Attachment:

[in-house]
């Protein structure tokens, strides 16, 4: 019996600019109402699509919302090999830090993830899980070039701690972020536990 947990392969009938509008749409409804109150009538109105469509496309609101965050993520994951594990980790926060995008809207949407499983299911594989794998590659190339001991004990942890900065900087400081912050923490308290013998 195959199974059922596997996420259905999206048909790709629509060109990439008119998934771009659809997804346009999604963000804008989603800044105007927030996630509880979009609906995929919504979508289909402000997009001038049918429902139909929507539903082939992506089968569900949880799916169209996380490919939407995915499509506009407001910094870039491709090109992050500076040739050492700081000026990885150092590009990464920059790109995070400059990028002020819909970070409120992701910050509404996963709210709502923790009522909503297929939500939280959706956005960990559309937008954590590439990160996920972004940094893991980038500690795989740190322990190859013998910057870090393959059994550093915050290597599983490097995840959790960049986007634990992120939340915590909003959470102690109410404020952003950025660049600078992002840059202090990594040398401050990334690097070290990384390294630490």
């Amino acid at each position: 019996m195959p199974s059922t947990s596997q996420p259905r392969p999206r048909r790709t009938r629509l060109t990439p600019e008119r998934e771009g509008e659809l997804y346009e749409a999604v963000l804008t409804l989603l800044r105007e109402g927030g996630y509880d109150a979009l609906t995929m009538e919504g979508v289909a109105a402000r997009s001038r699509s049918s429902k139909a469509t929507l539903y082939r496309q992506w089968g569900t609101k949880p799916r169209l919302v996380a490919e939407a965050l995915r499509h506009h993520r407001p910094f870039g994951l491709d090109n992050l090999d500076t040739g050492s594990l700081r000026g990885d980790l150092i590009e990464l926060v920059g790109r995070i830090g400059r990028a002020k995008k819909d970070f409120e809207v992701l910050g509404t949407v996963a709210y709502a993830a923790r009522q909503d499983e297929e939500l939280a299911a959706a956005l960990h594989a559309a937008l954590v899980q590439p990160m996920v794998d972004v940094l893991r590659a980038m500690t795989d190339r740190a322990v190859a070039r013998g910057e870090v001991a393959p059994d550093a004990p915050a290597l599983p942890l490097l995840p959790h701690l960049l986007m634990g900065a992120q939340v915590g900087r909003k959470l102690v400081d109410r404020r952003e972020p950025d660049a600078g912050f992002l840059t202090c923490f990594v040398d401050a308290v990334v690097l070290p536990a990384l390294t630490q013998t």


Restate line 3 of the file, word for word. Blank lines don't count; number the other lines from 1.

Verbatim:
């Amino acid at each position: 019996m195959p199974s059922t947990s596997q996420p259905r392969p999206r048909r790709t009938r629509l060109t990439p600019e008119r998934e771009g509008e659809l997804y346009e749409a999604v963000l804008t409804l989603l800044r105007e109402g927030g996630y509880d109150a979009l609906t995929m009538e919504g979508v289909a109105a402000r997009s001038r699509s049918s429902k139909a469509t929507l539903y082939r496309q992506w089968g569900t609101k949880p799916r169209l919302v996380a490919e939407a965050l995915r499509h506009h993520r407001p910094f870039g994951l491709d090109n992050l090999d500076t040739g050492s594990l700081r000026g990885d980790l150092i590009e990464l926060v920059g790109r995070i830090g400059r990028a002020k995008k819909d970070f409120e809207v992701l910050g509404t949407v996963a709210y709502a993830a923790r009522q909503d499983e297929e939500l939280a299911a959706a956005l960990h594989a559309a937008l954590v899980q590439p990160m996920v794998d972004v940094l893991r590659a980038m500690t795989d190339r740190a322990v190859a070039r013998g910057e870090v001991a393959p059994d550093a004990p915050a290597l599983p942890l490097l995840p959790h701690l960049l986007m634990g900065a992120q939340v915590g900087r909003k959470l102690v400081d109410r404020r952003e972020p950025d660049a600078g912050f992002l840059t202090c923490f990594v040398d401050a308290v990334v690097l070290p536990a990384l390294t630490q013998t």